Space does not allow me to go further, but there are other places where we see Jesus giving "an answer back" or a "reasoned response" to those who asked Him.

Also in the Old Testament, there are practical examples where we see:  God and Moses (Exodus 4:1-9); Moses and Aaron before the Pharoah (Exodus 7:8:13); Moses  (Exodus 7:17-12:30); Elijah versus the prophets of Baal at Mt Carmel (1 Kings 18:20-40); God responding to Israel (Isaiah 1:18);  God through the mouth of Isaiah (Isaiah 48:3-5) and others.

So just from a few examples we can see that apologetics (giving a reasoned defense) is biblical. This discipline is one that also defends itself. How so? For those who want to challenge this and say that they disagree, they are going to find themselves giving a "reasonable" defense on why they disagree. The only problem is that they will find themselves arguing with Scripture and in a thorny contradiction.

Let's Be Practical Now. . .

As we have seen so far, there are plenty of examples in Scripture from the Old Testament to the New Testament where there were those who were defending the faith. The Apostle Paul was at the forefront in the defense of the faith.

That being said, I believe that it is something that every believer should be involved in and be able to do. But how can that be done?

A good place to start is by studying, and not just reading the Bible. The Christian must study the Bible in order to discover and then begin to teach those truths to others. When we are teaching those truths that we have found in Scripture, we are giving our apologia or a reasonable answer concerning why we believe in Jesus Christ.

Sure there are some folks who are misinformed, thinking that apologetics does not work in our culture and that all we need to do is "share the Word." But even the questions like, "does God exist?", "what is the purpose of our existence?" and "is the Bible really true?" all have their answers found in Scripture.

At the same time, there are other arenas where apologetics has a place. We live in a time where things like religious pluralism, relativism, questions on science and philosophical debates are at the forefront of our culture. God is the only true God. Truth is what it is. . . TRUTH.  The questions of our culture have not changed, but how we articulate our answers may start in the Bible or they may start from another frame of reference and ultimately land in the Bible.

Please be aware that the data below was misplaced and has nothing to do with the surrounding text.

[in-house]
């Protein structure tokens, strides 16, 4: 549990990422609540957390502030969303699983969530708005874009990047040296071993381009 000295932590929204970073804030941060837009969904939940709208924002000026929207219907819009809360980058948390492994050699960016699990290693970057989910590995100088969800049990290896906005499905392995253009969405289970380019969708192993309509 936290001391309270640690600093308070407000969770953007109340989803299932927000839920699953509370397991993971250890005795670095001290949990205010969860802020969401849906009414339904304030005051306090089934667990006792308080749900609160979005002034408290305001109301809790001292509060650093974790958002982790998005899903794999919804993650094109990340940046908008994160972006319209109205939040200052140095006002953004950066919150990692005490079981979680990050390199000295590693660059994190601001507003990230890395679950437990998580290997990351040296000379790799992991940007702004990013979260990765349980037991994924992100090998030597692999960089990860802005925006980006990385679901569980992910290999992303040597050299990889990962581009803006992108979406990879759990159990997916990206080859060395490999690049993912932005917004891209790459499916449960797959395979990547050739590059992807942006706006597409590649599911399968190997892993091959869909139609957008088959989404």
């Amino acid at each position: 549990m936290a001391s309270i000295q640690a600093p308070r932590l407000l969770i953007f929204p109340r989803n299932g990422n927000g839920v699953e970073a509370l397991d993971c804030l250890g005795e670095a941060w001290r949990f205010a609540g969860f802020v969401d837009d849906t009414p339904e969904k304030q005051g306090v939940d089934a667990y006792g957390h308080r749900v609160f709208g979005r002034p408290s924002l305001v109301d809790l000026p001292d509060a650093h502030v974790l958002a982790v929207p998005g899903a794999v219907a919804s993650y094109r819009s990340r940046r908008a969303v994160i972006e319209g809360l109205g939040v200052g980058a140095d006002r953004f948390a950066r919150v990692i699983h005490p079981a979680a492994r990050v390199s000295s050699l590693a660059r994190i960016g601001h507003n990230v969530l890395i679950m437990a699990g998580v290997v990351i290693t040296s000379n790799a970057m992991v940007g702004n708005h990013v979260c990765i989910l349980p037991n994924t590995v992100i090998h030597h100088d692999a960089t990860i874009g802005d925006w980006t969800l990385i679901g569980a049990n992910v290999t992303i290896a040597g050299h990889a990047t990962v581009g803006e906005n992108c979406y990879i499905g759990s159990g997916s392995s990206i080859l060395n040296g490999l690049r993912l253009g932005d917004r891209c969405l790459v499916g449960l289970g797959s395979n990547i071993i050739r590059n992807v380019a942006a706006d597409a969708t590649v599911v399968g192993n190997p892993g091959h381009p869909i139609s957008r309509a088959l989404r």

Nevertheless, the best place to start is Bible study if you and I are to read and study the Bible apologetically. Without it we will never be able to know the true foundation of our faith.

Let me encourage you to begin, if you haven't already, in understanding the forgotten discipline of apologetics. Equally important though is seeing it from the Bible first and then branch out in your knowledge of this wonderful discipline. You will find that careful reading and study will lead to the answer and assist you to defend the faith when those you share with challenge you.

At the same time, go out and get out of your comfort zone and share your faith. When you do that, you may find that there are questions you may not be able to answer at the moment, and will have go back and study. But what harm is there in that? Right?

Also get involved in discipling someone who has a hankering for learning how to be a growing disciple in the Lord. The more you know about God, the more you love Him and want to see others come to love Him as deep as you do. That is what we call discipleship.

Notes

[1] Check out the website bethinking.org which has information for beginners all the way to advanced level thinking.

[2] Bobby Conway's One Minute Apologist has some great resources for some of the pressing issues in quick response videos.

[3] A loaded question also known as the complex question fallacy is a question which contains a controversial or unjustified assumption. A traditional example is the question "Have you stopped beating your wife?" Whether the respondent answers 'yes' or 'no,' he will admit to having a wife and having beaten her at some time in the past.